The Snifula family of malware has been making a name for itself recently in Japan, targeting multi-national and smaller regional financial institutions alike. The effectiveness of this kind of malware is putting banks at risk in other parts of the world too, including North and South America. Our research indicates that most financial institutions in the Western hemisphere have already been attacked by some variant of Snifula.
Last week, reports flooded security forums and publications highlighting an increase in the rate of a fraud attack named Operation Emmental.
The threat type was first noticed by security companies approximately 5 months ago, but the recent rise in successful attacks against mobile banking users has been alarming and underlined the effectiveness of the attack. The fact that the majority of the successful attacks were aimed at Swiss banks led to the name of Operation Emmental, referring to the Swiss cheese containing holes, suggesting imperfections in security.
Over the last two years, we have seen a tremendous increase in mobile malware, which grew 167 percent in the past year, according to the June 2014 McAfee Labs Threat Report.
Here are two major reasons why mobile malware is increasingly the preferred method of attack for fraudsters:
1. As EMV technology is deployed in the US, the amount of fraud attributed to counterfeit cards will decrease.
2. Telecommunications providers will no longer allow premium text message services to bill customers, lowering the volume of fraud via premium SMS messages.
This week we were greeted with news of a new banking trojan malware variant named Zberb. This trojan was described breathlessly by the security community as an “evil monster” and a “hybrid beast” in one hyperbole-laced article. Why is Zberb so terrifying and why should we take all of our money out of the bank, convert it to bullion and bury it in the yard? Well, from a technical perspective, Zberb was designed and built by combining features already in the wild from two major bank trojan families, Zeus/Zbot and Carberb.
Both of these trojans have been in the wild for a long time and have been consistently improved with new attack vectors, new detection migitations and new communications mechanisms.
One of the hardest responsibilities to tackle when it comes to fraud management is identifying and anticipating emergent attacks that seek to exploit your security controls. When I was in charge of rooting out fraud at a well-known financial services company, I spent a lot of time and money designing and deploying fraud solutions, as well as establishing proactive mitigation efforts to help identify threats in their planning stages. I know what it’s like to be on the client side of the fraud protection fence, regularly evaluating tools to see which ones are effective and which are a waste of time and money.
Today, our research team has confirmed a massive spam campaign leveraging ZeuS GameOver, is now targeting major banks, social networks, and other enterprises.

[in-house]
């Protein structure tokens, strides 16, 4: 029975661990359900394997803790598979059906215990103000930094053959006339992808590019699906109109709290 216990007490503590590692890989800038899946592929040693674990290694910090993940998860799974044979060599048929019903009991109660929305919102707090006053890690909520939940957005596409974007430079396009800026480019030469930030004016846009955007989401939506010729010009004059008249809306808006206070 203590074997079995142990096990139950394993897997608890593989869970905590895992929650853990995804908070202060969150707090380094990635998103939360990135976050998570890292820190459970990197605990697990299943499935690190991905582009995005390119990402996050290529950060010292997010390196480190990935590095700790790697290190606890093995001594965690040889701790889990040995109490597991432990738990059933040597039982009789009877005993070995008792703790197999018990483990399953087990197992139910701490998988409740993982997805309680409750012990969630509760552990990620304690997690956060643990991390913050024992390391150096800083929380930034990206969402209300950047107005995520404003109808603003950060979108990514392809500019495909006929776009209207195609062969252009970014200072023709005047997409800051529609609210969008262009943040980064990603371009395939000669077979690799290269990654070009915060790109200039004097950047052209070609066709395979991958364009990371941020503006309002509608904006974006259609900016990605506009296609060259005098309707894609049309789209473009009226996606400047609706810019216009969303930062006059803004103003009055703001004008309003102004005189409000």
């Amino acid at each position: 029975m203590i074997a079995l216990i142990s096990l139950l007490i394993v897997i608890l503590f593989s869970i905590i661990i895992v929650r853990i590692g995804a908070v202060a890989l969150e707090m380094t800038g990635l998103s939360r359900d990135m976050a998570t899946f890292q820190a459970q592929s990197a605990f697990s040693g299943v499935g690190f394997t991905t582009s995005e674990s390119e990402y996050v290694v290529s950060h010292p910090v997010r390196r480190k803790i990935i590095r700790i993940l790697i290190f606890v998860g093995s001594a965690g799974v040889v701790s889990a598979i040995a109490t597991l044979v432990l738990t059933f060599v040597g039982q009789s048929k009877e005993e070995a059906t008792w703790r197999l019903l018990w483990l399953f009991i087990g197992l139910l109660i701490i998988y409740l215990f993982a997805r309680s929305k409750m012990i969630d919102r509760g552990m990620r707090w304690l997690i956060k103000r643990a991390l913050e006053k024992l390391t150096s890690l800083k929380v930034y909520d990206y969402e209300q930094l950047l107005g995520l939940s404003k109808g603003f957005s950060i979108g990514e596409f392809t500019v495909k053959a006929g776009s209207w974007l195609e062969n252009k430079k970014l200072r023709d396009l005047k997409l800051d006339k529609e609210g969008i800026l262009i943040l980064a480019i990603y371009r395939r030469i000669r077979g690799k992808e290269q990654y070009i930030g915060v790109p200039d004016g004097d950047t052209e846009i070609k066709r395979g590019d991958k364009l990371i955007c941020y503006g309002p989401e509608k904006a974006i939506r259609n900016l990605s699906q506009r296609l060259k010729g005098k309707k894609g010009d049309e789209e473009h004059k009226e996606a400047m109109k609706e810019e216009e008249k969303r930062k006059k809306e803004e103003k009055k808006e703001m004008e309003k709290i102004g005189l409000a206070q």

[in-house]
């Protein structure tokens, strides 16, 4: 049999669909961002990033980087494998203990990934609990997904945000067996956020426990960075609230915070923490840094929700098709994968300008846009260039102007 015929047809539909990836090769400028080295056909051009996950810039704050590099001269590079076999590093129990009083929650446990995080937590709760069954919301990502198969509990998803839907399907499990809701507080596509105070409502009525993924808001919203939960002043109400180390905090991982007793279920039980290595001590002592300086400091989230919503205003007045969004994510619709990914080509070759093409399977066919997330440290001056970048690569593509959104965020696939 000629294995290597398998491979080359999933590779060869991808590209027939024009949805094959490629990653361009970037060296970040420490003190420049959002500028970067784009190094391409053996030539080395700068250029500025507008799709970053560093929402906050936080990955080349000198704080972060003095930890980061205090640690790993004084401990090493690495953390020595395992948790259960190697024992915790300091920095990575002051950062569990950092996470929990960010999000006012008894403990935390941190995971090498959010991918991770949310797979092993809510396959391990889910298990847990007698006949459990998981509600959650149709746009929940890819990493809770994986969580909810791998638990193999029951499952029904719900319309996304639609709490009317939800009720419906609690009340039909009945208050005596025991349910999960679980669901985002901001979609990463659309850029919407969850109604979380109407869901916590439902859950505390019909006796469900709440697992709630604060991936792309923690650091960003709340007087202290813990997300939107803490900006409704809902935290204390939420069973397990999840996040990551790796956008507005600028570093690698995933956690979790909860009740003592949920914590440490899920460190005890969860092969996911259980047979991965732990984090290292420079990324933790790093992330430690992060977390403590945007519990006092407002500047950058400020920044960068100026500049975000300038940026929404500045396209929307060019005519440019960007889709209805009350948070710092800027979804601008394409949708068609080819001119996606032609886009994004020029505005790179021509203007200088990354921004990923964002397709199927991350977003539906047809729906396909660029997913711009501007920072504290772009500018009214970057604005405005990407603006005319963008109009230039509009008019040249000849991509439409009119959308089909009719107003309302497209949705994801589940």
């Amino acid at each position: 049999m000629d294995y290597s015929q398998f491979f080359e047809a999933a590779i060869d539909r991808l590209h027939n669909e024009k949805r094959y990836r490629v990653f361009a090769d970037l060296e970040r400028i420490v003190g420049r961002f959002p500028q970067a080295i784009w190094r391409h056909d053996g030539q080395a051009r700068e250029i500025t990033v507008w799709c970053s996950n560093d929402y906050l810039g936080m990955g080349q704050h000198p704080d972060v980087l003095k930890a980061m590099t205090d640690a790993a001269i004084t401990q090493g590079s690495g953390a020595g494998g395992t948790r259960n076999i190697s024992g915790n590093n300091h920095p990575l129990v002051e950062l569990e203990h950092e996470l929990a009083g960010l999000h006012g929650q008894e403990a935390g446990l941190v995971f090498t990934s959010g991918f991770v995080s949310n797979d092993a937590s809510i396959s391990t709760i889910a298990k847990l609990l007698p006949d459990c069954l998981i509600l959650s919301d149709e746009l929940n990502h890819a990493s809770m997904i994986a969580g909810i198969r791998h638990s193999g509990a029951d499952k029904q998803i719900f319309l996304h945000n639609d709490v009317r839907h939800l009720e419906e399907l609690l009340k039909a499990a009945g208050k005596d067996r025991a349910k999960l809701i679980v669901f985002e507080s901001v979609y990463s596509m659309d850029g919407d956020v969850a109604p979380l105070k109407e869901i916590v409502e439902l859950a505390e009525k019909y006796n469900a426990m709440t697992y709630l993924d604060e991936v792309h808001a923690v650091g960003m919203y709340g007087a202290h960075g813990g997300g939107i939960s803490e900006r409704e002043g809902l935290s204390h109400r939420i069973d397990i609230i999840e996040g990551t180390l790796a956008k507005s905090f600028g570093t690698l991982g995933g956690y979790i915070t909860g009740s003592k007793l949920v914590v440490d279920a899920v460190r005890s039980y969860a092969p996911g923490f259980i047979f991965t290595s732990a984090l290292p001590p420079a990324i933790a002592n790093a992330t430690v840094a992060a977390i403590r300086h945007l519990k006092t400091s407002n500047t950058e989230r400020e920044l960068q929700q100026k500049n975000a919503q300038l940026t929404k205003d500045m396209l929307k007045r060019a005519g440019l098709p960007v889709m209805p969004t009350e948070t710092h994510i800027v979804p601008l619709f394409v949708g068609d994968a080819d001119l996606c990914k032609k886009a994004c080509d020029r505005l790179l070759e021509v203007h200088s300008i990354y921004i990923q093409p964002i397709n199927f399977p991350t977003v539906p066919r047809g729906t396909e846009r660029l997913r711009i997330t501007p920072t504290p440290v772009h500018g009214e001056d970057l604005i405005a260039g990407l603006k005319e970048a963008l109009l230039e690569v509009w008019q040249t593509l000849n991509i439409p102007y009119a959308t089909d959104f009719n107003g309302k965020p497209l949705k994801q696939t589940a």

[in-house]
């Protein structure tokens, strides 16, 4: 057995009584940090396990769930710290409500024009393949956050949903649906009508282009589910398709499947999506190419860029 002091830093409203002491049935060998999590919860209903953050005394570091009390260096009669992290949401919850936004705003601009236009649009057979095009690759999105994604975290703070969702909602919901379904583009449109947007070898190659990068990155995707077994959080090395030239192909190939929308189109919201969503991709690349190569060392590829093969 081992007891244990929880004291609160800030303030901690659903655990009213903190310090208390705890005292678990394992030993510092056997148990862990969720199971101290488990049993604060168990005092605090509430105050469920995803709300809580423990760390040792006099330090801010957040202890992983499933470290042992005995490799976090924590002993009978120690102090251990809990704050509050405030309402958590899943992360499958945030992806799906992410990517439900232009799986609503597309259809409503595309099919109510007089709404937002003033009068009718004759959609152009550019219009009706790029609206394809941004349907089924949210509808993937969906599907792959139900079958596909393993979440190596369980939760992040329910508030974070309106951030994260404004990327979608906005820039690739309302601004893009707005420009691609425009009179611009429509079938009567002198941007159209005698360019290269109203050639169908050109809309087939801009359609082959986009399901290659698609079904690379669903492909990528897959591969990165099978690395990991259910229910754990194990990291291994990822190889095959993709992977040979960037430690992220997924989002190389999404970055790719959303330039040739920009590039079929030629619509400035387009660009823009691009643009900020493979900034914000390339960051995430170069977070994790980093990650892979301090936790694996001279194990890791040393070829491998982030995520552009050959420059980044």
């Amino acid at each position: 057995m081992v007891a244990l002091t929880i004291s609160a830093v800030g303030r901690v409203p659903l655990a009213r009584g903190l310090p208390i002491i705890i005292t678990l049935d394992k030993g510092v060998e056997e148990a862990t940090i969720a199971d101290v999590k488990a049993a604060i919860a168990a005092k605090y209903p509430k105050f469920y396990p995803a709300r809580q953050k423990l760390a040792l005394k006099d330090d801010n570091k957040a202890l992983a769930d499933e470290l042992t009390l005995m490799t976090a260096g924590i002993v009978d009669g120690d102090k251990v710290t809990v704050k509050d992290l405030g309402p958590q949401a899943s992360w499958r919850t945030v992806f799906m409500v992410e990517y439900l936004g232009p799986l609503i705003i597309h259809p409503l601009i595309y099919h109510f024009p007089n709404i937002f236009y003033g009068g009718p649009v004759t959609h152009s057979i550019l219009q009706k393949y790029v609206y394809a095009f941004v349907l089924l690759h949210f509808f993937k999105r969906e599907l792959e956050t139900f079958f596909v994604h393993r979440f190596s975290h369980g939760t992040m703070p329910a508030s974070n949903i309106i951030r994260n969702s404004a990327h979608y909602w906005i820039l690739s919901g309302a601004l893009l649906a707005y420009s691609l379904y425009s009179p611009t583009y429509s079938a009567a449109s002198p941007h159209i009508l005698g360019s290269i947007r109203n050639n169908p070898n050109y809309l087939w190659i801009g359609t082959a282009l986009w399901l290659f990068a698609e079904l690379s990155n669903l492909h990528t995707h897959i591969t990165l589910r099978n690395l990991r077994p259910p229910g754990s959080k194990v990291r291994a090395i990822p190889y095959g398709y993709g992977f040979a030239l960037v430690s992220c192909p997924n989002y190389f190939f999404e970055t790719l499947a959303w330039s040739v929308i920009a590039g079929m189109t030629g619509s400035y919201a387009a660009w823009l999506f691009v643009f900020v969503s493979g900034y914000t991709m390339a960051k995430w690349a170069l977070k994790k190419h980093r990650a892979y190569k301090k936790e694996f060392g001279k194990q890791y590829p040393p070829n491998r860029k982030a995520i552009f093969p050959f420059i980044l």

How is the spamming taking place?
Hundreds of unsolicited emails, impersonating “Broad Oak Toiletries Ltd”, are targeting these organizations. To inspire trust, the emails have the word Invoice and a few random numbers on the subject line and pretends to have been scanned by Symantec Email Security cloud service. In the body of the email, the recipients are being asked to communicate a payment date to an account administrator for the invoice attached.
The email includes a ZIP archive named ‘Invoice [random number] March 2014.zip’ and contains an executable file posing as a Word document. Upon opening, the file will attempt to download a binary form of 55 different URLs. Following this, approximately 35 websites will be serving up the payload of ZeuS GameOver, with the Narcus rootkit and some ransomware.
Heartbleed – Hackers Posting Massive Lists of Vulnerable Domains; Huge Account Takeovers More Likely Over Time
One of the many services we provide our clients is brand intelligence. This service is usually used by banks and credit unions that want to keep an eye on their brand presence online, as well as any “chatter” about pending or on-going attacks against their infrastructure.
Every April, procrastinators hurry to get all of their paperwork together to file their taxes, while accountants also strive to make every minute count. As it turns out, everyone is busy in April, even cybercriminals.
The end of tax season is prime time for fake phishing e-mails asking taxpayers to log in and check the status of an income tax return, messages claiming that updated tax documents have been issued, and even e-mails asserting that there is an error with your tax return.
It almost seems like a day doesn’t go by without someone reporting the discovery of hundreds of millions of pieces of user-specific information related to credit and debit cards, e-mail addresses, or log-in credentials being sold on underground markets. If these numbers are true, the banks are paying the price for these leaks in a big way.
The MITM attack using PAC (Proxy Automatic Configuration) Files is a method of fraud widely used by Brazilian hackers in order to control the HTTP traffic of an infected machine and redirect it to a proxy owned by the delinquent.